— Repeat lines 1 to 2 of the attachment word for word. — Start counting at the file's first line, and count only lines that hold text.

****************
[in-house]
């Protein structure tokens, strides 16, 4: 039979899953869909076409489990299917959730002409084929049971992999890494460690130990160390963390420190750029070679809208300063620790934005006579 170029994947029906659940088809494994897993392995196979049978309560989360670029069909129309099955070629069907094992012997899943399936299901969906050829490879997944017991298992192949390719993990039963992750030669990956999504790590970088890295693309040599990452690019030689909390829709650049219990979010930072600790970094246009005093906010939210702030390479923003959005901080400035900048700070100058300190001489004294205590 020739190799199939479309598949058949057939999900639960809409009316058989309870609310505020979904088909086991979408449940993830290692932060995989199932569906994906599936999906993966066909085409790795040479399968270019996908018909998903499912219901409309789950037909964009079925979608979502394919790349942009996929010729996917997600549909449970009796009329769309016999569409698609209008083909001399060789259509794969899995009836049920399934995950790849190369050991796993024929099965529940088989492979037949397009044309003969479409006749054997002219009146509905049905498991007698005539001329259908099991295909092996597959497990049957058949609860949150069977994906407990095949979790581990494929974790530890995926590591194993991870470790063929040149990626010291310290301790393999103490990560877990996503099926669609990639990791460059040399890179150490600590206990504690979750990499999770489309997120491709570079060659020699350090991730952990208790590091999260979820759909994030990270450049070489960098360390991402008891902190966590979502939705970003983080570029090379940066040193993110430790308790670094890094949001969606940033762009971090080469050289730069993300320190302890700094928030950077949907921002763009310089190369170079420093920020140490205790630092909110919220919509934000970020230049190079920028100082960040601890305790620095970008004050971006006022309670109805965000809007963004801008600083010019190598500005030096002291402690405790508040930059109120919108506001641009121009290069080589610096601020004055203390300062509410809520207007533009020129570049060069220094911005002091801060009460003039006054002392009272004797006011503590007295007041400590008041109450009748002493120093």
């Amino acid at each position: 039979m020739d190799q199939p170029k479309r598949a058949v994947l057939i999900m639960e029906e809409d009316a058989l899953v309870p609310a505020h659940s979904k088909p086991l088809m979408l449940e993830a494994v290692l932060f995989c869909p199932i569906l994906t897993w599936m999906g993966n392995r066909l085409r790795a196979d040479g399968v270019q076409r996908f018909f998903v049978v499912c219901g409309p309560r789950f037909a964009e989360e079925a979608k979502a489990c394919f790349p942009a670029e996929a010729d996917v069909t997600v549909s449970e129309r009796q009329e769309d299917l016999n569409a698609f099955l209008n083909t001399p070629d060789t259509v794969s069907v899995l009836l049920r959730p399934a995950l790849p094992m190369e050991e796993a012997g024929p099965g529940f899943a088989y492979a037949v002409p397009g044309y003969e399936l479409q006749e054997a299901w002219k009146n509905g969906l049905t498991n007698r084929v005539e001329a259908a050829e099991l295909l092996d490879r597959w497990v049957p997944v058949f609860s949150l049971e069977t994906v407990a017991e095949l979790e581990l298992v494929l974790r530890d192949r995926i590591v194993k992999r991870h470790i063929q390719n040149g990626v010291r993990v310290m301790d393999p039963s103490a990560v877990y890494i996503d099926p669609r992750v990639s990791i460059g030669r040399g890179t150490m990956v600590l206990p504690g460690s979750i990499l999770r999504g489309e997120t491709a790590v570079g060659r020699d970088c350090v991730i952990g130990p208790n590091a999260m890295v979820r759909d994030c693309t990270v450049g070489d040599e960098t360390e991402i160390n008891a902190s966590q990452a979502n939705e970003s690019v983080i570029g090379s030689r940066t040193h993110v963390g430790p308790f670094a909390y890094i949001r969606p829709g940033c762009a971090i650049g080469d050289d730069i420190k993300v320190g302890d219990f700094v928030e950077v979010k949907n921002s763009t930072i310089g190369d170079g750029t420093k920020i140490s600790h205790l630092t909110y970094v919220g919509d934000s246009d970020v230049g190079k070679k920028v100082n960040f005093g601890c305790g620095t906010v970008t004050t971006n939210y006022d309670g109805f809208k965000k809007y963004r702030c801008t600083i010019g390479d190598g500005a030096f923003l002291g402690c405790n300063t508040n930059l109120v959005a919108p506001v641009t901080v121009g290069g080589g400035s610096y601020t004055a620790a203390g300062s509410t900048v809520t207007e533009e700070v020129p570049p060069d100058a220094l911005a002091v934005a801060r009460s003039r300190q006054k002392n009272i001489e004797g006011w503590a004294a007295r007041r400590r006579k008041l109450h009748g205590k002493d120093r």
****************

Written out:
[in-house]
């Protein structure tokens, strides 16, 4: 039979899953869909076409489990299917959730002409084929049971992999890494460690130990160390963390420190750029070679809208300063620790934005006579 170029994947029906659940088809494994897993392995196979049978309560989360670029069909129309099955070629069907094992012997899943399936299901969906050829490879997944017991298992192949390719993990039963992750030669990956999504790590970088890295693309040599990452690019030689909390829709650049219990979010930072600790970094246009005093906010939210702030390479923003959005901080400035900048700070100058300190001489004294205590 020739190799199939479309598949058949057939999900639960809409009316058989309870609310505020979904088909086991979408449940993830290692932060995989199932569906994906599936999906993966066909085409790795040479399968270019996908018909998903499912219901409309789950037909964009079925979608979502394919790349942009996929010729996917997600549909449970009796009329769309016999569409698609209008083909001399060789259509794969899995009836049920399934995950790849190369050991796993024929099965529940088989492979037949397009044309003969479409006749054997002219009146509905049905498991007698005539001329259908099991295909092996597959497990049957058949609860949150069977994906407990095949979790581990494929974790530890995926590591194993991870470790063929040149990626010291310290301790393999103490990560877990996503099926669609990639990791460059040399890179150490600590206990504690979750990499999770489309997120491709570079060659020699350090991730952990208790590091999260979820759909994030990270450049070489960098360390991402008891902190966590979502939705970003983080570029090379940066040193993110430790308790670094890094949001969606940033762009971090080469050289730069993300320190302890700094928030950077949907921002763009310089190369170079420093920020140490205790630092909110919220919509934000970020230049190079920028100082960040601890305790620095970008004050971006006022309670109805965000809007963004801008600083010019190598500005030096002291402690405790508040930059109120919108506001641009121009290069080589610096601020004055203390300062509410809520207007533009020129570049060069220094911005002091801060009460003039006054002392009272004797006011503590007295007041400590008041109450009748002493120093």